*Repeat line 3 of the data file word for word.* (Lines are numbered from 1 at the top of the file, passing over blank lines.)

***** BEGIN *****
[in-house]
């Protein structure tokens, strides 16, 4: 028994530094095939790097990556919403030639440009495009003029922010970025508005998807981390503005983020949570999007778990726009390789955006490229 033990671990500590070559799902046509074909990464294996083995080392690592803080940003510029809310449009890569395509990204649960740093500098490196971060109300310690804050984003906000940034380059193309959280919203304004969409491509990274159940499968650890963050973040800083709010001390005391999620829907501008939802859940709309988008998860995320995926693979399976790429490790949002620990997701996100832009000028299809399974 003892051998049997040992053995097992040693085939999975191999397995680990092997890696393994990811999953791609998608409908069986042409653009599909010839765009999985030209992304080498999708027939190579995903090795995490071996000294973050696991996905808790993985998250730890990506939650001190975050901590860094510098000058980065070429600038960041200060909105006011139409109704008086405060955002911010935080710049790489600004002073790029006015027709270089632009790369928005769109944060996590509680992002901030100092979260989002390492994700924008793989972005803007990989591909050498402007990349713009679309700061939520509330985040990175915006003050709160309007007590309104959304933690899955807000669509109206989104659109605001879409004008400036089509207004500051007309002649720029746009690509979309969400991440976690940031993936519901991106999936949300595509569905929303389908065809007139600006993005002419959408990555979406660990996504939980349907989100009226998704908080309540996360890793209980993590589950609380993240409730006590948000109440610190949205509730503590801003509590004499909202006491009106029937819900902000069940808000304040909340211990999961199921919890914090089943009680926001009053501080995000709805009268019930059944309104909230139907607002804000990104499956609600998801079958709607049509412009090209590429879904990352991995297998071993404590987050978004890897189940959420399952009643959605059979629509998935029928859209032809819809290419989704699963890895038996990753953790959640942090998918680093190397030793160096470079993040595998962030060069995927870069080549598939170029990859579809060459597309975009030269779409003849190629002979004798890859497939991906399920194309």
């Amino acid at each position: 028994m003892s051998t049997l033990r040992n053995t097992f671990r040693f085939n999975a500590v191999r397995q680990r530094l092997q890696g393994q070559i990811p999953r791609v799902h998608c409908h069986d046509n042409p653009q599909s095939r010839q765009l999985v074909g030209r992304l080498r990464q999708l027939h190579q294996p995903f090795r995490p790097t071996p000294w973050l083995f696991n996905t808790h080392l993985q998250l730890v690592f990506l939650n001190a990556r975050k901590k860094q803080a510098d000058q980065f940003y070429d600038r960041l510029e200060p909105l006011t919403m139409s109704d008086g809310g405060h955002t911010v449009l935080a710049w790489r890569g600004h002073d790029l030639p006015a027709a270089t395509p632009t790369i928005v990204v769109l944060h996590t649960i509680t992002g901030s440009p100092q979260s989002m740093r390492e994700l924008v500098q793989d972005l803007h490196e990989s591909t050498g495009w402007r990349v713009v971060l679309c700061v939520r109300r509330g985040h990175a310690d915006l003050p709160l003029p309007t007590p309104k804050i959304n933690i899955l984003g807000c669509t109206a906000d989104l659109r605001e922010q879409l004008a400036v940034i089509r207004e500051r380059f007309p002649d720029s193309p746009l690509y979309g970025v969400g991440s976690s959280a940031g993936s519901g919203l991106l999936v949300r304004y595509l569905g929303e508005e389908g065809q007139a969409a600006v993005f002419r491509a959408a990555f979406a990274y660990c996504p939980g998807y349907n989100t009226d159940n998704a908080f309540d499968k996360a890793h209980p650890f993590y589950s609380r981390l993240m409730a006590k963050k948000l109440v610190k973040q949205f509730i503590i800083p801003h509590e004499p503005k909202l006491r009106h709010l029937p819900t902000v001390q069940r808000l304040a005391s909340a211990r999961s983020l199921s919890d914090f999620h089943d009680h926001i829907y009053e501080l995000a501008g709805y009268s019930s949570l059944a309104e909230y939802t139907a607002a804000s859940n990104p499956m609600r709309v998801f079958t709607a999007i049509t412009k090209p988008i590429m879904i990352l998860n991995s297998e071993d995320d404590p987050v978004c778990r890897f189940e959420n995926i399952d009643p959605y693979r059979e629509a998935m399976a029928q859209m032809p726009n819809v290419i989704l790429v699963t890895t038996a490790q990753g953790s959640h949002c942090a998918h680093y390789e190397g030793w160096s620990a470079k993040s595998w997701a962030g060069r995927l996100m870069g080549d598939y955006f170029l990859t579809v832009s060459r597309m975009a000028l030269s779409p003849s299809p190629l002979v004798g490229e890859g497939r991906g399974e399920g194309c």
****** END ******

């Amino acid at each position: 028994m003892s051998t049997l033990r040992n053995t097992f671990r040693f085939n999975a500590v191999r397995q680990r530094l092997q890696g393994q070559i990811p999953r791609v799902h998608c409908h069986d046509n042409p653009q599909s095939r010839q765009l999985v074909g030209r992304l080498r990464q999708l027939h190579q294996p995903f090795r995490p790097t071996p000294w973050l083995f696991n996905t808790h080392l993985q998250l730890v690592f990506l939650n001190a990556r975050k901590k860094q803080a510098d000058q980065f940003y070429d600038r960041l510029e200060p909105l006011t919403m139409s109704d008086g809310g405060h955002t911010v449009l935080a710049w790489r890569g600004h002073d790029l030639p006015a027709a270089t395509p632009t790369i928005v990204v769109l944060h996590t649960i509680t992002g901030s440009p100092q979260s989002m740093r390492e994700l924008v500098q793989d972005l803007h490196e990989s591909t050498g495009w402007r990349v713009v971060l679309c700061v939520r109300r509330g985040h990175a310690d915006l003050p709160l003029p309007t007590p309104k804050i959304n933690i899955l984003g807000c669509t109206a906000d989104l659109r605001e922010q879409l004008a400036v940034i089509r207004e500051r380059f007309p002649d720029s193309p746009l690509y979309g970025v969400g991440s976690s959280a940031g993936s519901g919203l991106l999936v949300r304004y595509l569905g929303e508005e389908g065809q007139a969409a600006v993005f002419r491509a959408a990555f979406a990274y660990c996504p939980g998807y349907n989100t009226d159940n998704a908080f309540d499968k996360a890793h209980p650890f993590y589950s609380r981390l993240m409730a006590k963050k948000l109440v610190k973040q949205f509730i503590i800083p801003h509590e004499p503005k909202l006491r009106h709010l029937p819900t902000v001390q069940r808000l304040a005391s909340a211990r999961s983020l199921s919890d914090f999620h089943d009680h926001i829907y009053e501080l995000a501008g709805y009268s019930s949570l059944a309104e909230y939802t139907a607002a804000s859940n990104p499956m609600r709309v998801f079958t709607a999007i049509t412009k090209p988008i590429m879904i990352l998860n991995s297998e071993d995320d404590p987050v978004c778990r890897f189940e959420n995926i399952d009643p959605y693979r059979e629509a998935m399976a029928q859209m032809p726009n819809v290419i989704l790429v699963t890895t038996a490790q990753g953790s959640h949002c942090a998918h680093y390789e190397g030793w160096s620990a470079k993040s595998w997701a962030g060069r995927l996100m870069g080549d598939y955006f170029l990859t579809v832009s060459r597309m975009a000028l030269s779409p003849s299809p190629l002979v004798g490229e890859g497939r991906g399974e399920g194309c």